Five stories in the news for Friday, Oct. 13
PM TRUDEAU TO WRAP UP MEXICAN VISIT
Prime Minister Justin Trudeau concludes his first official visit to Mexico today with a speech to the country's Senate. He is expected to highlight the existing strengths of the Mexico-Canada relationship. That bond was on display yesterday as the two leaders said they're not giving up on talks to rewrite the North American Free Trade Agreement despite some controversial proposals tabled by the United States.
NAFTA SUNSET CLAUSE JUST AN IDEA, SAYS TRUDEAU
Negotiations to revamp NAFTA continue today in Virginia, where much of the talk yesterday centered on a U.S. proposal to create a sunset clause to end the trade pact after five years unless members countries opt to renew it. Canada and Mexico are opposed to the idea, seeing it as a destabilizing investment-killer. In Mexico City yesterday, both Prime Minister Justin Trudeau and Mexican President Enrique Pena Nieto said the proposal is just an idea and they are not walking away from the table.
FREED CANADIAN-U.S. FAMILY PREPARING TO RETURN HOME
Canadian Joshua Boyle, his American wife Caitlan Coleman and their three children are preparing to return home after spending five years in the clutches of a Taliban-linked group in Pakistan. They were freed yesterday after what authorities said was a Pakistani commando raid and shootout. Boyle's parents, who live in Smiths Falls, Ont., said their son and his family are safe but exhausted and intend to come to Canada.
SEARS CANADA SEEKS APPROVAL TODAY TO SHUT DOWN
Sears Canada will be in a Toronto court today seeking approval to liquidate its roughly 130 remaining stores which would leave another 12,000 employees across the country without a job. The embattled retailer, which sought protection from its creditors in June, said this week that it had failed to find a buyer that would allow it to keep the stores open. Sears Canada plans to start liquidation sales no later than Oct. 19.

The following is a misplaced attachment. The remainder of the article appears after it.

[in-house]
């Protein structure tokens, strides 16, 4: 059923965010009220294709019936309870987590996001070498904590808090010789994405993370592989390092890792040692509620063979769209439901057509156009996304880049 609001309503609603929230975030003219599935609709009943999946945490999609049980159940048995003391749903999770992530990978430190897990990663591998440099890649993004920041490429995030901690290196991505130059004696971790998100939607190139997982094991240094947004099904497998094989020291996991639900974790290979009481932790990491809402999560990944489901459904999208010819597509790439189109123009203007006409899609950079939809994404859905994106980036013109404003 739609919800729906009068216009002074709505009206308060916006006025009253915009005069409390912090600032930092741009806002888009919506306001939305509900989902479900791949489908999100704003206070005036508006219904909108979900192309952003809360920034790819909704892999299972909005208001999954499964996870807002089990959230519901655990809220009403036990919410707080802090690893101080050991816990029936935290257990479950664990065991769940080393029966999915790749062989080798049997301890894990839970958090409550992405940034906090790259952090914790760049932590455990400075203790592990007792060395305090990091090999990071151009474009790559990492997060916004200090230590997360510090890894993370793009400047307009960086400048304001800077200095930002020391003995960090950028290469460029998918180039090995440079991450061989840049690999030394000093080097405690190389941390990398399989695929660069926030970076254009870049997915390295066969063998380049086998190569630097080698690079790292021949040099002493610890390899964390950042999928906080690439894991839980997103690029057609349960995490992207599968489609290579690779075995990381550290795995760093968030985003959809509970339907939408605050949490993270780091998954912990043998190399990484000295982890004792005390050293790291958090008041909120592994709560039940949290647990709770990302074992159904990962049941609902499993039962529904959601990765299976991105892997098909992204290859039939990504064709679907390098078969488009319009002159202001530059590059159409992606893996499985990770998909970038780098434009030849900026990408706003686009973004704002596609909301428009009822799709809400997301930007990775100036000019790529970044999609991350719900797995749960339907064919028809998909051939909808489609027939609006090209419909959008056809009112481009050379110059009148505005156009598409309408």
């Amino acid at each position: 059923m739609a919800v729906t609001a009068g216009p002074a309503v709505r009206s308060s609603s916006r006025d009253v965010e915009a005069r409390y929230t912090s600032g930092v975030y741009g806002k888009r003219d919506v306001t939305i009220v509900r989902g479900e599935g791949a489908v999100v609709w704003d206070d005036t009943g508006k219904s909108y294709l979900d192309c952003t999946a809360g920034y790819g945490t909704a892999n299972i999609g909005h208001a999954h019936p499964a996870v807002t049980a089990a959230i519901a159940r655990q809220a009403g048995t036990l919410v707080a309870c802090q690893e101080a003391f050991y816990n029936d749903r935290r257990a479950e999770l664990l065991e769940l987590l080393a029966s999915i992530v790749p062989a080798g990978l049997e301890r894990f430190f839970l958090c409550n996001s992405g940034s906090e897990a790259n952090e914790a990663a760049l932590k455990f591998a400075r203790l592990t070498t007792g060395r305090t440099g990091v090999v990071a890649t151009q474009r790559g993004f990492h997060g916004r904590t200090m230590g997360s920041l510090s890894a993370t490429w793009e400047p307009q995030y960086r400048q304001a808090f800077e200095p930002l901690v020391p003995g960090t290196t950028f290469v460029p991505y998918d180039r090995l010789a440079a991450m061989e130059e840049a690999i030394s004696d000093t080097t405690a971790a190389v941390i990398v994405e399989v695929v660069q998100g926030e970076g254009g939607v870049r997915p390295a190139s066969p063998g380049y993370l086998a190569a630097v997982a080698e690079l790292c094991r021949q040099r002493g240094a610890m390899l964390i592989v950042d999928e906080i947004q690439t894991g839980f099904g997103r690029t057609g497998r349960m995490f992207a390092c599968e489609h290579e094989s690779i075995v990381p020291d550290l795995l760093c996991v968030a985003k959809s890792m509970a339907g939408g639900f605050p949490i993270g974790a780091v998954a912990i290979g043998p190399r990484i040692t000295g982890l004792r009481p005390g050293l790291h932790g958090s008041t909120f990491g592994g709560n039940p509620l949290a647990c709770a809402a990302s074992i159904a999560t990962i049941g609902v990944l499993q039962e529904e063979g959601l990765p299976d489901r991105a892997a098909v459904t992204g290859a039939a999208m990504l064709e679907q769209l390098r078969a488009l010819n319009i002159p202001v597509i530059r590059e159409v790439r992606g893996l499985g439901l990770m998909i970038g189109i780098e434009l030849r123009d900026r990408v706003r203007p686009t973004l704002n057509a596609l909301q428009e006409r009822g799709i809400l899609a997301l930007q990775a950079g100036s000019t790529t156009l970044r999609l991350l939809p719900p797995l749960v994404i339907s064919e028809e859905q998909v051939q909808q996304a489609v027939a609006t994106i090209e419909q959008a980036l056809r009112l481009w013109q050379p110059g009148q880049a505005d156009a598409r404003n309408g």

OTTAWA COMPLAINS TO ABOUT EUROPE OVER TOXIC ROCKET
The federal government has told the European Space Agency it's unhappy about plans to launch a satellite today that would drop a rocket stage likely containing toxic fuel in the sensitive waters of the Canadian Arctic. Brian Maxwell of Global Affairs Canada says they have concerns about the impact on the sensitive Arctic ecosystem. The environmental probe is designed to monitor trace gases, and a similar launch using Soviet-era rockets is planned for next year.
ALSO IN THE NEWS TODAY:
— Finance Minister Bill Morneau attends G20 meetings in Washington.
— The Nova Scotia Liberal Party begins a three-day annual general meeting in Halifax.
— The Federal Court of Appeal will hear legal challenges against Canada's approval of the Trans Mountain pipeline expansion.
— The B.C. Utilities Commission will hear technical presentations on the future of the Site C dam project.
— Criminal trial continues in Ottawa for Ali Omar Ader, charged in kidnapping of journalist Amanda Lindhout.
— Trial continues in Ottawa for Basil Borutski, charged with first-degree murder in the deaths of three women in 2015.
— Oluwatosin Oluwafemi appears in a Calgary court, charged in the 2014 death of his four-year-old daughter.
— Kent Hehr, minister of Sport and Persons with Disabilities, makes a funding announcement in Calgary to help Canadian athletes.
The Canadian Press